They feel alien in a geography where they speak the same language

  • 11:45 6 May 2024
  • News
AMED - "Because of them, we got scabies, the population multiplied and the economic crisis came", some say about Rojavan and Syrian women who are victims of war. Whether they are understood or not, refugee women do not feel safe.
Thousands of people have lost their lives and millions have become refugees due to the civil war that started in 2011 in Syria, one of the Middle Eastern countries where power struggles never end due to its rich resources. Although more than 13 years have passed since then, Syrian refugees are still the subject of negotiations between states, let alone solving the problems they face. Although official figures indicate that there are over 3 million Syrians in Turkey and Kurdistan, the actual number is estimated to be much higher. On the other hand, it is possible to say that refugee women and children are the most affected group in the aftermath of the war, as they were during the war.
They are subjected to many forms of violence
In order to survive in the places where they took refuge, women were forced to marry people they did not know while working in jobs they did not want. While fleeing from one war, women were caught in another. Refugee women and children, who are subjected to psychological, physical, sexual, economic and many other forms of violence, especially in the development of anti-refugee discourses in Turkey, are consequently excluded from life and condemned to live an isolated life. 
As JINNEWS, we observed the lives of Rojavan and Syrian women living in Amed and the attitudes towards them. We had conversations with both refugee women and women from Amed, especially in the districts of Rezan (Bağlar) where refugee women live densely.
Refugee women say that their lives have been difficult since the day they arrived. Why don't women feel safe as they continue their lives, which are characterized by many difficulties?
They experience exclusion both at home and on the street
Refugee women often emphasize that they are not "responsible" for the war while listing the main reasons why they do not feel safe here. Almost all refugee women we spoke to have the same problem. When asked if they would like to be interviewed on any subject, they reply, "We are not from here, nobody wants us here anyway, so it would be better if we don't talk." On the one hand, women face the fact that their fellow women do not understand them, and on the other hand, they are subjected to sexual, physical and verbal attacks by men. In addition to all these, their freedom is restricted at home by their fathers, brothers and married men on the pretext that they are in a foreign country. Women cannot benefit from the right to health care, and they also face problems in obtaining education and ensuring their economic freedom.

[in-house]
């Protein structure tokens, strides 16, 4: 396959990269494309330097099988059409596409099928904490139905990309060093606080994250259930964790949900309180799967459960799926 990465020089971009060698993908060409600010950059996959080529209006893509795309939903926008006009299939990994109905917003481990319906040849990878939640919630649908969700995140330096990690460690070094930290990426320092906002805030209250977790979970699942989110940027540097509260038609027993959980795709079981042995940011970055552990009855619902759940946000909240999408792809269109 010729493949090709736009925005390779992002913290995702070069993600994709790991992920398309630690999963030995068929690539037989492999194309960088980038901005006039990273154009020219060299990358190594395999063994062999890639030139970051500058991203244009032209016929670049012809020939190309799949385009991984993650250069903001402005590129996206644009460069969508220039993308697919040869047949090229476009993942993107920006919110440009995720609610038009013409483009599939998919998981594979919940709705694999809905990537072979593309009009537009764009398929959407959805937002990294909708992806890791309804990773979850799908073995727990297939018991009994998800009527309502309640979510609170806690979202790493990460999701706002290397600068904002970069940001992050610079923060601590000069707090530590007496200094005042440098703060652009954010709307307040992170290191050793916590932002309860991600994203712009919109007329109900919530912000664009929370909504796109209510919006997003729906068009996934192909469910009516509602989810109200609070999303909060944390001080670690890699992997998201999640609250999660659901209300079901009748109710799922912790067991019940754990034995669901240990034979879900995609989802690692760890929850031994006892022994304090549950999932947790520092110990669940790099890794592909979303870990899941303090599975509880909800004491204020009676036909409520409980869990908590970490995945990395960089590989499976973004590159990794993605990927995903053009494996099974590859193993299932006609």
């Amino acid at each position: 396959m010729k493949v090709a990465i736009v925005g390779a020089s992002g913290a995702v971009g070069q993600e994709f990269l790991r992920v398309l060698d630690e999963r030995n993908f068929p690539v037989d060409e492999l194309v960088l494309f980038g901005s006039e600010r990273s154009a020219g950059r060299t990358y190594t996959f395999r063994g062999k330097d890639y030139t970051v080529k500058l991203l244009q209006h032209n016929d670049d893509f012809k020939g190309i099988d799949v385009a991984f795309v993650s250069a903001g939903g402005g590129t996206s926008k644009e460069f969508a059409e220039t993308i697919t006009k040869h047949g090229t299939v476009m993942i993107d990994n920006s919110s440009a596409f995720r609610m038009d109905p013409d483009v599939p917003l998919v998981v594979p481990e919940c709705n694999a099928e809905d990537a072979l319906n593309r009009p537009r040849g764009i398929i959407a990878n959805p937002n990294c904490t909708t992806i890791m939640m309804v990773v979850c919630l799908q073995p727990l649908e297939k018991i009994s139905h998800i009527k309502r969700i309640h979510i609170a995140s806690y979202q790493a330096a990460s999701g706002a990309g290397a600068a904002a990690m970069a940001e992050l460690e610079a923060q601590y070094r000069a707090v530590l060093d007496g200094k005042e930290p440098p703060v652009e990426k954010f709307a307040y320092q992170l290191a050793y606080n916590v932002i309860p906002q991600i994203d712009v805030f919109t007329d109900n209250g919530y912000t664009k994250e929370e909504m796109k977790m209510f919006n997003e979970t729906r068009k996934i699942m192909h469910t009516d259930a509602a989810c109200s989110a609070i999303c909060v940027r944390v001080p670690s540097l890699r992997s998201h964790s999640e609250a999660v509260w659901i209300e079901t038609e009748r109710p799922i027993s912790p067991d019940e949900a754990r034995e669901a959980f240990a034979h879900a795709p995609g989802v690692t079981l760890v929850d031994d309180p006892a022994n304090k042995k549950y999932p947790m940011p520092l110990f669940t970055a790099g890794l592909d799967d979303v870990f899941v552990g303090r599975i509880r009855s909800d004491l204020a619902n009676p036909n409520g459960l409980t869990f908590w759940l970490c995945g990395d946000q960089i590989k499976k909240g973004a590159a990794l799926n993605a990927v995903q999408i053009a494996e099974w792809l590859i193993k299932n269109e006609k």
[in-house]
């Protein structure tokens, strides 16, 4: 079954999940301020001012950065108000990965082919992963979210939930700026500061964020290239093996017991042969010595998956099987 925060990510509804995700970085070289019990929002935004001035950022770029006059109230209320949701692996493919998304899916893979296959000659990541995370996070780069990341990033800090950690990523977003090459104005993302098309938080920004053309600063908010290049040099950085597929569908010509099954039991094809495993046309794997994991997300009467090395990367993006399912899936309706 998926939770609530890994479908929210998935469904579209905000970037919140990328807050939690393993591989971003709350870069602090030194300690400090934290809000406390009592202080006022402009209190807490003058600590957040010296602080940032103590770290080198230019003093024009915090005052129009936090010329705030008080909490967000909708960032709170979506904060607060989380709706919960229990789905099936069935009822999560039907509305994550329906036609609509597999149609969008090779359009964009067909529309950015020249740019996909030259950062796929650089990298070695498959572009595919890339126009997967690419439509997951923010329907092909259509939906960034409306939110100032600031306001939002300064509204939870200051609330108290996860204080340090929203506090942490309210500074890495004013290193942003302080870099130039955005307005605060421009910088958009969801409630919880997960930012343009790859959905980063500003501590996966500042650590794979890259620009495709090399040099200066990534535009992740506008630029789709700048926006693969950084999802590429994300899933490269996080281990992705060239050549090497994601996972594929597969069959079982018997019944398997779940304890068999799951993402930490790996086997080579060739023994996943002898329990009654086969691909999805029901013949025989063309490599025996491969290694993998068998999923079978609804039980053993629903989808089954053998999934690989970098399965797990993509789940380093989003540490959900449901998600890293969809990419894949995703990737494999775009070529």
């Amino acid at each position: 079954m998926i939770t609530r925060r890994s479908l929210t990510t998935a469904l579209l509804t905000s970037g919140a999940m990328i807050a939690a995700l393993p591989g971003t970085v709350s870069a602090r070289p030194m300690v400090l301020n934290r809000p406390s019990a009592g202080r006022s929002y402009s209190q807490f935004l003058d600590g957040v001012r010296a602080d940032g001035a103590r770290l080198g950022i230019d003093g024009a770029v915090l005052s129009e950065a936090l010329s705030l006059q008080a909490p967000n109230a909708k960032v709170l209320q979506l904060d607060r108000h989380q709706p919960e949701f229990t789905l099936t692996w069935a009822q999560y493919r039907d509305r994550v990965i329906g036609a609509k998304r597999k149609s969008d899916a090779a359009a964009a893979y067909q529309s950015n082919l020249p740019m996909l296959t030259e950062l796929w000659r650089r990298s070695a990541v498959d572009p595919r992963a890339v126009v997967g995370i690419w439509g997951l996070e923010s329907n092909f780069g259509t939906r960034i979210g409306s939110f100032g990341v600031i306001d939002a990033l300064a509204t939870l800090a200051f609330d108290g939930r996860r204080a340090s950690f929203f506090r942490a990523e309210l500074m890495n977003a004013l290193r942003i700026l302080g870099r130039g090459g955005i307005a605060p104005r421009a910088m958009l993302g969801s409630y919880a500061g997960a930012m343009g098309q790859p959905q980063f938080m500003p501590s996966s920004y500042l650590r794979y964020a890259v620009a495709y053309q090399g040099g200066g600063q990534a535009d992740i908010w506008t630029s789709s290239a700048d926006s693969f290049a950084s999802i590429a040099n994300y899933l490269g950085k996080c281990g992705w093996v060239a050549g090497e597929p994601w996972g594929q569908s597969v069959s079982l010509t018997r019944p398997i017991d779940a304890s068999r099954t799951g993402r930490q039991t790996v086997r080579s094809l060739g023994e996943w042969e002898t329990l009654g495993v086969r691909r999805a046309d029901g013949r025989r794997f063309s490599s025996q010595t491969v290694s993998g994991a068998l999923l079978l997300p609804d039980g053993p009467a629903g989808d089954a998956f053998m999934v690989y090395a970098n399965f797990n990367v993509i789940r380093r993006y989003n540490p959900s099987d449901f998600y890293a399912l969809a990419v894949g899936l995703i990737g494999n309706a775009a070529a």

Refugee women strikingly express their feelings about the reactions they face in Kurdistan and Turkey with the following statements:
* We are not safe here.
* We are not from here, they hate us.
* If my husband knows that I am outside, he will kill me
* They look in our eyes with hatred.
* They say we are to blame for everything.
* They tell us to go back to our country.
* If you were men, you wouldn't have run away.
* You sold your land.
* Have you no shame?
* We have a lot of poverty here and we can't communicate with anyone.
With the support of the anti-refugee mentality, some citizens who share their views and make refugees feel insecure are as follows:
* Because of them, the population has increased and there is an economic crisis.
* They are very stingy, everything stinks.
* "They brought scabies, everyone has scabies.
* There is no trace of the old Diyarbakır.
In addition to discriminatory and racist attitudes, there is also a large group of people who stand in solidarity with refugee women. Some of the citizens who emphasized the importance of solidarity and shared their views are as follows:
* We may also be at war tomorrow, we should be in solidarity with them.
* They are our brothers, I don't find it nice to treat them badly.
* Their being here does not bother me, they are not here for pleasure.
* No one wants to leave their land and come here.
* As women, we need to understand them the best.
They are the target and they are the ones struggling...
While the problems faced by refugee women living in Kurdistan cities and the attitude of citizens towards them are like this, the growing hatred in metropolitan cities with anti-refugee movements makes the picture even worse. While refugee women emphasize that they want to go back to their country but for this to happen, the war must end, women are the ones who suffer the most from war, migration, economy, social life and almost every aspect of life, just like everywhere else in the world. Refugee women are not only the leading actors in all these problems, but also the pioneers of the struggle for life.